|The latest news from and for state health care advocates
In each edition, we'll feature an action, victory, campaign, or interesting tactic shared by a state advocate. Send us your updates.
In This Issue:
Buzz around the States
New Mexico Center on Law and Poverty created a new frequently asked questions fact sheet about the Medicaid expansion in their state.
The Colorado Center on Law and Policy published an issue brief about the Colorado budget and the federal sequestration process.
Pennsylvania Health Access Network raised awareness about the need to protect Medicare and Medicare on Grandparent’s Day earlier this month.
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States in Focus
Minnesota: Why Defeating the Voter Restriction Amendment Matters to the Health of Minnesota
TakeAction Minnesota’s health care team doesn’t just work on health care. This fall, the team is also working hard to defeat the Voter Restriction Amendment, an amendment that would take decision-making power of the hands of Minnesotans and eliminate the voice of people like us in critical decisions. Every week we’re knocking on doors and making phone calls because the future of health care reform will suffer if more of us are cut out of our democracy.
This winter, when the legislature returns, lawmakers will face two major choices about public health care in our state: whether or not to expand Minnesota’s Medical Assistance (or Medicaid) Program, and whether or not to save MinnesotaCare. By taking expanding Medicaid, Minnesota could provide affordable, high-quality health insurance to 57,000 more people in our state, funded 100% by the federal government for the first three years and 95% after that.
Legislators will also face a choice about the future of the MinnesotaCare program (MN Care). MN Care is a pillar of Minnesota’s strong public health care system, a program that provides health care to 148,000 low- and moderate-income Minnesotans who need protection and support in order to find affordable health care coverage. In January, legislators will choose either to save and expand MN Care by creating what’s called a Basic Health Plan or they will choose to eliminate the program and move adults off Minnesota Care and onto the private insurance market. Creating this kind of “VoucherCare” system would double or even triple the cost of insurance for many current MN Care recipients and would be a step toward destroying the public health care infrastructure we have worked so hard to create and protect in this state.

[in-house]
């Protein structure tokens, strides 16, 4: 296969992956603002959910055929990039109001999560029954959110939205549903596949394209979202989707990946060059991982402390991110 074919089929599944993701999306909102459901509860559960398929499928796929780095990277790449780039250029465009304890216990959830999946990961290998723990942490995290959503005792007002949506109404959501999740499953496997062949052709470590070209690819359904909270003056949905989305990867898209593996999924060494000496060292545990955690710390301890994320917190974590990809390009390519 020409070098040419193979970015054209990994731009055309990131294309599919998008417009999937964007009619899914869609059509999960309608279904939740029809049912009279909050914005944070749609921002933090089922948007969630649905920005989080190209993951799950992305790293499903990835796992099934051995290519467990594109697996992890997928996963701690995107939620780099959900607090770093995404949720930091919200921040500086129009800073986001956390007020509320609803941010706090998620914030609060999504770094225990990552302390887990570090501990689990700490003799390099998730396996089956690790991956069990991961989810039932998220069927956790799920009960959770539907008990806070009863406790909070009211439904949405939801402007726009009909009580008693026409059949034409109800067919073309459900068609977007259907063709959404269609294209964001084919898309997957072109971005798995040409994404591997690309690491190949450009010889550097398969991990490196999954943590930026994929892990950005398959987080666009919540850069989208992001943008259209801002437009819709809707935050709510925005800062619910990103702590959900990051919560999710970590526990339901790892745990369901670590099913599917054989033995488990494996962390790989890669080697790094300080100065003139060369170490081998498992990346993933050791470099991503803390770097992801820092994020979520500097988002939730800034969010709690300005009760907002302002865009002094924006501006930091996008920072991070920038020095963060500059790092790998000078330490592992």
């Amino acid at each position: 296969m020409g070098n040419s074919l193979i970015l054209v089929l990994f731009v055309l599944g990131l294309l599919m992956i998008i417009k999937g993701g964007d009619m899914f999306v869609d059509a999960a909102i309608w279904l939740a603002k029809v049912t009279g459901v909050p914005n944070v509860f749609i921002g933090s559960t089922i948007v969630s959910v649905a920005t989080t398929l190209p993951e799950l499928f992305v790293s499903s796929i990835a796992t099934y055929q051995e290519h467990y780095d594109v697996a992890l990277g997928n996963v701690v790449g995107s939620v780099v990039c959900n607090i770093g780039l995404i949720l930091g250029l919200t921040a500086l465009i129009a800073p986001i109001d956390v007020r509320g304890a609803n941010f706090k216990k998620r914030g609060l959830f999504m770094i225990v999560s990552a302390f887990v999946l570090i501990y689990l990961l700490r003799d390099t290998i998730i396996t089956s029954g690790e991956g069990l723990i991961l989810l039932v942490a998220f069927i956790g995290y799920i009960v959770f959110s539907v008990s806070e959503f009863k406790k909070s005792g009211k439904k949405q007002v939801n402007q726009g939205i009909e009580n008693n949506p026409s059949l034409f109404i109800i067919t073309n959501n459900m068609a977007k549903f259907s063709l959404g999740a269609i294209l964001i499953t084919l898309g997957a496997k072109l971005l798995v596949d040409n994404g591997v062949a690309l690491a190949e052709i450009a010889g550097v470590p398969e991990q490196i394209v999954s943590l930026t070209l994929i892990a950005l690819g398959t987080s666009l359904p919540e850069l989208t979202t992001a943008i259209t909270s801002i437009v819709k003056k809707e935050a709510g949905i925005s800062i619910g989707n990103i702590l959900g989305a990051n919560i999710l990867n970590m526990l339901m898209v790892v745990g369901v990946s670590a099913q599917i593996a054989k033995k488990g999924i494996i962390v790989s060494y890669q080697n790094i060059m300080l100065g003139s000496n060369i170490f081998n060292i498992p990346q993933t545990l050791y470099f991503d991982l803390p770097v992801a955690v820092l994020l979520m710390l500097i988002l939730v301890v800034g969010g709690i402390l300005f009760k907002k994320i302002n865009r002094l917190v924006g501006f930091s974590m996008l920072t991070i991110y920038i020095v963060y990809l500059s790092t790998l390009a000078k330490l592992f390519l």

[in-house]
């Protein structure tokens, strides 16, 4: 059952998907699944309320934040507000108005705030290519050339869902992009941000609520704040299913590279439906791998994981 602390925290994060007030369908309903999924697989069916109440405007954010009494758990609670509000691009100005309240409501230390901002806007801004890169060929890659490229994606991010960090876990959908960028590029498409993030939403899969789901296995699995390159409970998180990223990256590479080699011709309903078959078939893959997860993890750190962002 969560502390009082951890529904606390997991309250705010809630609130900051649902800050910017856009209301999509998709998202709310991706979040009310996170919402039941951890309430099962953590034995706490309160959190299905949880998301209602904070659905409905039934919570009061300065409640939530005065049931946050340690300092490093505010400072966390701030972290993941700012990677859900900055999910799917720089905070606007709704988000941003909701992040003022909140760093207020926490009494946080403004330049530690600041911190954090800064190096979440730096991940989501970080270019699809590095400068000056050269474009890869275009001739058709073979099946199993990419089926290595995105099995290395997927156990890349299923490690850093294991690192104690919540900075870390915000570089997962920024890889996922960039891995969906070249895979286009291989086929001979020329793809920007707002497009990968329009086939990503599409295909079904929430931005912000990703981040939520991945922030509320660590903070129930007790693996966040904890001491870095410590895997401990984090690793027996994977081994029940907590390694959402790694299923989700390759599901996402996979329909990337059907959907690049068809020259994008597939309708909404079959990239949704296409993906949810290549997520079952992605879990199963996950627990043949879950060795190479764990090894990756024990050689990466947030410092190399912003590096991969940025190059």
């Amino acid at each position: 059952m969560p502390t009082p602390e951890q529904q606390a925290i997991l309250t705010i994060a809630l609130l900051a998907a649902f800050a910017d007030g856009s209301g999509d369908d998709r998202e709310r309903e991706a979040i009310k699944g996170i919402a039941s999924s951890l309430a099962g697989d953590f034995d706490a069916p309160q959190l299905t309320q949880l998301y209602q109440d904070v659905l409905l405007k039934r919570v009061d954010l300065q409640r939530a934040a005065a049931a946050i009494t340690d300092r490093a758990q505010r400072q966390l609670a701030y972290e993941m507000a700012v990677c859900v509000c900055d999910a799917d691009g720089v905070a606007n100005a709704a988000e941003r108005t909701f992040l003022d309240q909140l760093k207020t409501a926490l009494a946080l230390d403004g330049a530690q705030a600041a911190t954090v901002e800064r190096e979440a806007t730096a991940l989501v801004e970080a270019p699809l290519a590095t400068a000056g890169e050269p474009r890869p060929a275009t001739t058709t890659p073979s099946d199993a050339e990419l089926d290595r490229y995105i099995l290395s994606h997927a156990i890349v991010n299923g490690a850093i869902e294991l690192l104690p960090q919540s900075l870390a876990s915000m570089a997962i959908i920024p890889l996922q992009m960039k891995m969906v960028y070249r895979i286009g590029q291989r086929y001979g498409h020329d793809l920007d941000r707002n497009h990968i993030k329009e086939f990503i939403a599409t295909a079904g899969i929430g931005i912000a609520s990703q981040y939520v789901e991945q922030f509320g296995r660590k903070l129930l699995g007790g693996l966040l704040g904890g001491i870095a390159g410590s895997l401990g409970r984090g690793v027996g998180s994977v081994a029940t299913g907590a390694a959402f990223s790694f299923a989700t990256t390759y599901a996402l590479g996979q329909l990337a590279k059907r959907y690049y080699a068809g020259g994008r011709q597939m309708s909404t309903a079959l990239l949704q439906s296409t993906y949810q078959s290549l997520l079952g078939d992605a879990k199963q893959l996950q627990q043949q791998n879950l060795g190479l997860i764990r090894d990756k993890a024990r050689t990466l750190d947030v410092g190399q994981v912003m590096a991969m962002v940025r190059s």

The choice to expand Medical Assistance and to save and expand MinnesotaCare through a Basic Health Plan is a choice to keep people healthy and preserve Minnesota’s legacy as a leader in health care. And, as we work to defeat the Voter Restriction amendment, we understand that these fights are interconnected.
Many of the same people who would lose the ability to vote if this amendment passes may see their health care coverage in jeopardy in 2013. The work to defeat Voter Restriction and the work to save MinnesotaCare are both about giving people a say in decisions that directly impact their lives. We need MORE voice in our system and MORE power over decisions that are made. Not less. After all, it is our vote, our money, and our health at stake.
Written by Randal Serr and Shelly Braun
Originally posted on Health Matters blog on September 8, 2012
Utah: Navigators and Utah's Latest Uninsured Numbers
A record 377,700 Utahns do not have health insurance according to the latest report released by the Utah Department of Health (see the Salt Lake Tribune article about the report here. That’s 13.4 percent of Utah’s population. Fifty-six percent of Utah’s uninsured adults are employed—and almost all of them stand to benefit from the implementation of federal health reform. Most live in low-income households.
- 95% of the uninsured in Utah are in households with incomes less than 400% FPL (federal poverty level), meaning if they buy private health insurance in the new individual health insurance exchange they will qualify for premium tax credits.
- 76% are in households with incomes less than 200% of poverty, meaning they would potentially be eligible for the Basic Health Plan if Utah chooses to adopt it, or if they are children, they are eligible for the Children’s Health Insurance Program (CHIP).
- 57% are in households with incomes below 133% of poverty meaning they will potentially be eligible for Medicaid if Utah expands the program to 138% FPL (see our article (link to, http://blog.healthpolicyproject.org/?p=1253) in this month’s newsletter).
By these numbers, most Utahns who will be using the new health exchange will have no or little experience with health insurance. What they need are “Navigators.”